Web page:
facts, and expert opinions. It is important to note that obtaining discovery is different from whether it can
be used in trial, and the information sought must be relevant. Tools of discovery include depositions,
written Interrogatories, request for production of documents, request for production of things, and request
for admissions. The use of discovery gives us the opportunity to find out the strengths of our case and
also weaknesses. The failure to comply with discovery requests can result in sanctions, like in the Carter
v. State Farm case.
Civil Trials and Evidence
The parties have the option of settling the case in advance through a process known as alternative
dispute resolution. If the parties cannot resolve their differences through negotiations, settlement, or
mediation, then the trial must go on! Trials are like plays or performances. You have actors, you have
costumes, you have drama. What you don’t have is that surprise witness coming from the back of the
courtroom, ready to testify in an ambush against the other party. No, no, no, because as there are rules of
procedure, there are also rules governing evidence. Federal cases are guided by the Federal Rules of
Evidence, and states also have rules of evidence. Evidence in a trial must be relevant. Relevance means
it must logically tend to prove or disprove an issue that is in dispute in trial. Evidence must also be
competent. Competency means legally adequate.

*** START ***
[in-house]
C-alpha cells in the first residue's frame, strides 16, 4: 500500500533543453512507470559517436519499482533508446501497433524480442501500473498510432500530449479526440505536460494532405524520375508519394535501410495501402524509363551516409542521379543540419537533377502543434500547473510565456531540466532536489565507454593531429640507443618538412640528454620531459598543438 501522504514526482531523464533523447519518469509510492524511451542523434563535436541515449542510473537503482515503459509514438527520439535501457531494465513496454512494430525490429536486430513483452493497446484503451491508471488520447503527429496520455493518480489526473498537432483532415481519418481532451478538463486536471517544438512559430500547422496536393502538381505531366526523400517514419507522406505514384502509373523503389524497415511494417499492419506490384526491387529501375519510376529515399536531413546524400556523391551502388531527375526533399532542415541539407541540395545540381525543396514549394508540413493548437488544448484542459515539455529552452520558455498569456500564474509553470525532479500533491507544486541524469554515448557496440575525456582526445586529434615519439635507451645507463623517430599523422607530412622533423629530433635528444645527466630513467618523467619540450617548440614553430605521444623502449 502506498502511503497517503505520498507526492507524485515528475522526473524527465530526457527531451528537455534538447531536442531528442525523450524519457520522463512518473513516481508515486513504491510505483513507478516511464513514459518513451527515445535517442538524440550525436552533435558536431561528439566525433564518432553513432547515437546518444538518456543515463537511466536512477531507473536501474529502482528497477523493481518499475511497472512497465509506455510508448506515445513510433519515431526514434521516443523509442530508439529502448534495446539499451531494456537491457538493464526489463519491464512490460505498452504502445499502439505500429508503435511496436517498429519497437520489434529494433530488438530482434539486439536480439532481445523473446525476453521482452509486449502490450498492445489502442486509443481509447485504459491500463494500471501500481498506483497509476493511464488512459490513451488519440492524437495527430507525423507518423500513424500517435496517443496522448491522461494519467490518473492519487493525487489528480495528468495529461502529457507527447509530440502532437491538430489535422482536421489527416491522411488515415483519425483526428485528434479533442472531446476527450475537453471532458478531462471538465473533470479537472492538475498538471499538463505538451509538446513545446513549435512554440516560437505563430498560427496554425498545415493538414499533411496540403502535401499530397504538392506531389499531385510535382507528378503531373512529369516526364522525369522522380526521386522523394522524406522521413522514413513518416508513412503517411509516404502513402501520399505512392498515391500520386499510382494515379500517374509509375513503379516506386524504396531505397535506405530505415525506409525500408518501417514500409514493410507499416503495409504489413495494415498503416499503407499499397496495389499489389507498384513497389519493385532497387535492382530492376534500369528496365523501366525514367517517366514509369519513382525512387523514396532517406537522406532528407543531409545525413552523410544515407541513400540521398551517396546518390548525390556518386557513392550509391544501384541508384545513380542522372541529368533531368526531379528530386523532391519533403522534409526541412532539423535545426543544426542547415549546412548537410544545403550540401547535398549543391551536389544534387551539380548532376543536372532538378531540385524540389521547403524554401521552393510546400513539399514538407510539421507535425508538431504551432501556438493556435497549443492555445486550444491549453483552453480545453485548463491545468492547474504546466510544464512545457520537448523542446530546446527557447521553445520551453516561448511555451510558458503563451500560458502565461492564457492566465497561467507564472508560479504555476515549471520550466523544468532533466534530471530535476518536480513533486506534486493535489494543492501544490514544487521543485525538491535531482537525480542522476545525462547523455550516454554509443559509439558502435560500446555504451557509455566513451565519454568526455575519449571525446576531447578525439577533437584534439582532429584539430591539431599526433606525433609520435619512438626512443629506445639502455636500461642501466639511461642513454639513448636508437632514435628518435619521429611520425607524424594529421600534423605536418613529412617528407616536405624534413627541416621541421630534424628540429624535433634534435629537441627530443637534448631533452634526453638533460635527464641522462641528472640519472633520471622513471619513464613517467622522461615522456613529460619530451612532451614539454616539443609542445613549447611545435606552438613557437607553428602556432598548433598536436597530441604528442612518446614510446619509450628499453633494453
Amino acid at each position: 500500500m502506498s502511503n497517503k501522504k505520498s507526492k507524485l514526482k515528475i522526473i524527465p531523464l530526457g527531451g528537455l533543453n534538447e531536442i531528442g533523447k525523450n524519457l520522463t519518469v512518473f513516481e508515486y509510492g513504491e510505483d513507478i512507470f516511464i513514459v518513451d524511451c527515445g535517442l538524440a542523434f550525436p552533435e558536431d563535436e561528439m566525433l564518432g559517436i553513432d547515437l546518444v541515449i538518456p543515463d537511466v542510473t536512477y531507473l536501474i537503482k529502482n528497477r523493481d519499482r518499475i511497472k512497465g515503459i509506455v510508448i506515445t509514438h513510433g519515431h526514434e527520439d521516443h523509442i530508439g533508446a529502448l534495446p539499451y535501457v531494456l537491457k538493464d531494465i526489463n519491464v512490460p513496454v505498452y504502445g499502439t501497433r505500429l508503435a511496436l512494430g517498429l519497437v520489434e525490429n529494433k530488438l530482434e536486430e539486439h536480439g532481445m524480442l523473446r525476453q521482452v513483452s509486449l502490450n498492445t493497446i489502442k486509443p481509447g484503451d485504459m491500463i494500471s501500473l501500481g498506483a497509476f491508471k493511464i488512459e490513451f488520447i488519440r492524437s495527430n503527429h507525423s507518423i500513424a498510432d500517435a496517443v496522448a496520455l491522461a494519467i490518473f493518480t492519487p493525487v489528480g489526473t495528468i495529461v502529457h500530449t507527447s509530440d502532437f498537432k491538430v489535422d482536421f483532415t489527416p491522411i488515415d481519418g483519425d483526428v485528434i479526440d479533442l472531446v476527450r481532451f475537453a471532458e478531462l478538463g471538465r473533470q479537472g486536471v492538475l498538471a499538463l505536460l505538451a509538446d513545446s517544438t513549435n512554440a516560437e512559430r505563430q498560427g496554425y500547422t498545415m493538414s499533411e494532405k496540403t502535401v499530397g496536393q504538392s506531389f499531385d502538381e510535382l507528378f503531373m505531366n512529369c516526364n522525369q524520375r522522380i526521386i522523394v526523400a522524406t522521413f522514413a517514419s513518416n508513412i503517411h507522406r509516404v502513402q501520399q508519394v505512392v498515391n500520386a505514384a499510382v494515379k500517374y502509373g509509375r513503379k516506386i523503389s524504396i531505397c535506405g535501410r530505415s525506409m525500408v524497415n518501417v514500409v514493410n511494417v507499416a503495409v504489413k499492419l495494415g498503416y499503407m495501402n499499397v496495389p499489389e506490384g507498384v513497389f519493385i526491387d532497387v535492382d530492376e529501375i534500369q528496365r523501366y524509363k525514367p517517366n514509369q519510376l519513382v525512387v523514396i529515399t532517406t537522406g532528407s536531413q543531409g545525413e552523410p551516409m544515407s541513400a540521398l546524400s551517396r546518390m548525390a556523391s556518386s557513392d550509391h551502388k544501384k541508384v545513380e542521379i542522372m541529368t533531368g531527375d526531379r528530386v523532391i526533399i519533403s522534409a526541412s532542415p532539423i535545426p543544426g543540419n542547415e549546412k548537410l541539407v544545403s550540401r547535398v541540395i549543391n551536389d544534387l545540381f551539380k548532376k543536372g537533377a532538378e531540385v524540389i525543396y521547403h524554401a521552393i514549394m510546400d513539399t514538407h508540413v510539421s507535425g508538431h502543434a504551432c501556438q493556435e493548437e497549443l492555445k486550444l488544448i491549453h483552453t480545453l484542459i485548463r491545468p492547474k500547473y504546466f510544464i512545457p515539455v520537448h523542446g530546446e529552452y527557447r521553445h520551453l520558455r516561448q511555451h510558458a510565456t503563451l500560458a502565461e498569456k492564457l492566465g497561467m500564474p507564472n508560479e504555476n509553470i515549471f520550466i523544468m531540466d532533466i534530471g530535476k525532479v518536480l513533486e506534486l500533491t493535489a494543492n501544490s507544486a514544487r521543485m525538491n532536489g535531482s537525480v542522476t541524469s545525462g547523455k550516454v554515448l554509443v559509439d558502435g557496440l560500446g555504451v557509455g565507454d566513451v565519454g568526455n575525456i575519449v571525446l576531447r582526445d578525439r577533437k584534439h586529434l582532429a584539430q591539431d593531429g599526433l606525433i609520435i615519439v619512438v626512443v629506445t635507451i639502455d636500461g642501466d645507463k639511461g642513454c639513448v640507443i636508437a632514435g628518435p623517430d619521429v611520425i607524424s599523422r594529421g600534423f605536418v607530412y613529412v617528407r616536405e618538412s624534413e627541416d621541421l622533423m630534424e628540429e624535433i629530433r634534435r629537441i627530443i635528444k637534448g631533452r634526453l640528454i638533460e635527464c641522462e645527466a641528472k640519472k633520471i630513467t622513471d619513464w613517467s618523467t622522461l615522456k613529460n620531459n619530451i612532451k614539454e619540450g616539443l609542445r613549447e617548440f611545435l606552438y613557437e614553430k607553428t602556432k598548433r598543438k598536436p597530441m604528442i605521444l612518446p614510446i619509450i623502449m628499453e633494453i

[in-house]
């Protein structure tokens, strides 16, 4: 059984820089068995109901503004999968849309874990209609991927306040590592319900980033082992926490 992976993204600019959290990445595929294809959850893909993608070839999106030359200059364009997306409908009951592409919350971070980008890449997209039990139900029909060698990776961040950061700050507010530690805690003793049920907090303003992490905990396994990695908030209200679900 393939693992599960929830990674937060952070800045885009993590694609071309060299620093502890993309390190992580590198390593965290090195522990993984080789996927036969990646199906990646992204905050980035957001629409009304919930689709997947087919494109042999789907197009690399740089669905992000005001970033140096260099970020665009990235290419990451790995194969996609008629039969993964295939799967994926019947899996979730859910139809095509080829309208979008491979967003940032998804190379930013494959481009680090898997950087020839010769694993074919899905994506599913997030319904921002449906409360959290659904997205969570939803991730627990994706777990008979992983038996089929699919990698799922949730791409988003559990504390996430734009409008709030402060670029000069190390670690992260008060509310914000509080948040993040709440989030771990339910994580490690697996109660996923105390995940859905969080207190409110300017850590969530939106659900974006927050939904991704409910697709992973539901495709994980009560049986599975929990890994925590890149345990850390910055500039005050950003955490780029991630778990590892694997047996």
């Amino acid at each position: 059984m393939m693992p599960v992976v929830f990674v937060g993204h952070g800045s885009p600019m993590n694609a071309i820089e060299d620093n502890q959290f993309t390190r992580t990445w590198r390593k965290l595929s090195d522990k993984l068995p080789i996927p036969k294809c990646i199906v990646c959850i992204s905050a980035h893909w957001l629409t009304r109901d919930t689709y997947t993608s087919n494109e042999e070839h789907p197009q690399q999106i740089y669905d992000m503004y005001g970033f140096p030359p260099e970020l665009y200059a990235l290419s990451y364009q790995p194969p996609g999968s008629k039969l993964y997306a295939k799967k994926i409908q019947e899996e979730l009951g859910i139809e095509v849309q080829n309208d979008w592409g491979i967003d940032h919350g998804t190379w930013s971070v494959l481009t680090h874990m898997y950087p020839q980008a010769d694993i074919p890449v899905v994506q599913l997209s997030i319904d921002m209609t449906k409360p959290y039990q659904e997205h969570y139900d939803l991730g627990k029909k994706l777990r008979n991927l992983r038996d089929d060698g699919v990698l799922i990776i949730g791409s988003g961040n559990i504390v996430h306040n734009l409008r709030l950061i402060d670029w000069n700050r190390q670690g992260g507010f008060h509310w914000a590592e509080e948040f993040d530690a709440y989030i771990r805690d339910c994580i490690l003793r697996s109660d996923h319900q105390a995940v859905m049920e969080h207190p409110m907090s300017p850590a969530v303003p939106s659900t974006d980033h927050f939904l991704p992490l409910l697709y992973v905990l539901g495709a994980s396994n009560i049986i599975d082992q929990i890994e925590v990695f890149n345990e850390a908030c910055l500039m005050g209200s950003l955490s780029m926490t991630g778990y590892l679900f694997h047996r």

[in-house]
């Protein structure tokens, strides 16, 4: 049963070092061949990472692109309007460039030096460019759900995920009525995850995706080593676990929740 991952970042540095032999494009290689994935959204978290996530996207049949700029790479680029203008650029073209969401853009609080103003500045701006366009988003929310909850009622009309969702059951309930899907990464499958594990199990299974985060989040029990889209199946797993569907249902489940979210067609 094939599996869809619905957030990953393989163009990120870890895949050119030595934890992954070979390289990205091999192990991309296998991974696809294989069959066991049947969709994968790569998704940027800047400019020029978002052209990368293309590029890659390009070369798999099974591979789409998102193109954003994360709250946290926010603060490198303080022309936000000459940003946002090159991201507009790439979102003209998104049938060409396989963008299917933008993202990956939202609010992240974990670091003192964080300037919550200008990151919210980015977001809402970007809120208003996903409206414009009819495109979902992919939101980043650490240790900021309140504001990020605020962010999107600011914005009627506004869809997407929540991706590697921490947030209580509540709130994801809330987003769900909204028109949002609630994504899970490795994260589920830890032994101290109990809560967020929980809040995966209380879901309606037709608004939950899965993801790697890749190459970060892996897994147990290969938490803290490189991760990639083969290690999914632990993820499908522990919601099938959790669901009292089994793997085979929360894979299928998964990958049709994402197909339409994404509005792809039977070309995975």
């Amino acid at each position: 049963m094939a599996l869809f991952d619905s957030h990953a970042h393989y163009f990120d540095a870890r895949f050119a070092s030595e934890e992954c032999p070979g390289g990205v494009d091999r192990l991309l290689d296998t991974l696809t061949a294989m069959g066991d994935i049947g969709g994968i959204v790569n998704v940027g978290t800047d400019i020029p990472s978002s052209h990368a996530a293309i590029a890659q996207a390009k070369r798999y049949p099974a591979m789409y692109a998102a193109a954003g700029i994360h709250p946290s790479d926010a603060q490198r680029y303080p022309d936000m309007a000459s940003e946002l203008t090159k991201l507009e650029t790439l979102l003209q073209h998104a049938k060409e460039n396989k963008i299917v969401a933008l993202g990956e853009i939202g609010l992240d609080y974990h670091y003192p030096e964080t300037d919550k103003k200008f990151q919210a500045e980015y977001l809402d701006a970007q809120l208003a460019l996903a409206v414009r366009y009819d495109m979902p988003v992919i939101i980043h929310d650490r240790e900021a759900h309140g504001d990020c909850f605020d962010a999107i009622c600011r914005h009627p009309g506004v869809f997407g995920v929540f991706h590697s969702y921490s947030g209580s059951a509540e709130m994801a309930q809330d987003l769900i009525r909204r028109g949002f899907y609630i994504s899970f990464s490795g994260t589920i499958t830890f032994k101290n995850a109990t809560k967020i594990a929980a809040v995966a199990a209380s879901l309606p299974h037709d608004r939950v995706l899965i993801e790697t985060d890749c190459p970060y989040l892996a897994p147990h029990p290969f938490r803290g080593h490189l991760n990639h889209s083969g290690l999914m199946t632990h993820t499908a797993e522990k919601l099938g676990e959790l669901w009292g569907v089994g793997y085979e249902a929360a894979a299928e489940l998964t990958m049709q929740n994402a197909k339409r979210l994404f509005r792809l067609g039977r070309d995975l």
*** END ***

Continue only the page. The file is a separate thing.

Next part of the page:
The evidence presented must be the best evidence for what it is used to prove. So in a contract case, the
written contract is better than the oral testimony of the parties to the contract. Secondary evidence is
admissible if the best evidence is not available, as long as the reason for unavailability is not for malicious
reasons. One of the types of testimonial evidence we often hear about is hearsay. The hearsay rule
excludes testimony that is not based on personal knowledge of the witness, but is from the witness
repeating what another said or wrote outside of court, and is offered to prove the truth of what was said or
written. Reasons for the hearsay rule are that the declarant could have been lying, joking, or the witness’
recollection could be poor. There are exceptions to hearsay, however. If the statement was made by a
declarant while believing that the declarant’s death was imminent, it could be allowed in court. Another
example is the statement against interest, which is a statement which was at the time of its making so far
contrary to the declarant’s interest, or so far tended to subject the declarant to civil or criminal liability, or
to render invalid a claim by the declarant against another, that a reasonable person in the declarant’s
position would not have made the statement unless believing it to be true. There are many other
exceptions outlined in the rules of evidence. Let’s look at an example in action.
A witness says “Janette told me Leo was in town” as her evidence to the fact that Leo was in town. Since
the witness does not offer in this statement the personal knowledge of the fact, this witness statement
would be hearsay evidence to the fact that Leo was in town, and not admissible. Only when Janette
testifies herself in the current judicial proceeding that she saw Leo in town, that Janette’s testimony
becomes admissible evidence to the fact that Leo was in town. However, a witness statement “Janette
told me Leo was in town” can be admissible as evidence in the case against Janette when she is accused
of spreading defamatory rumors about Leo, because now the witness has personal knowledge of the fact
that Janette said “Leo was in town” in the presence of the witness and it is an opposing party’s statement
that constitutes a verbal act.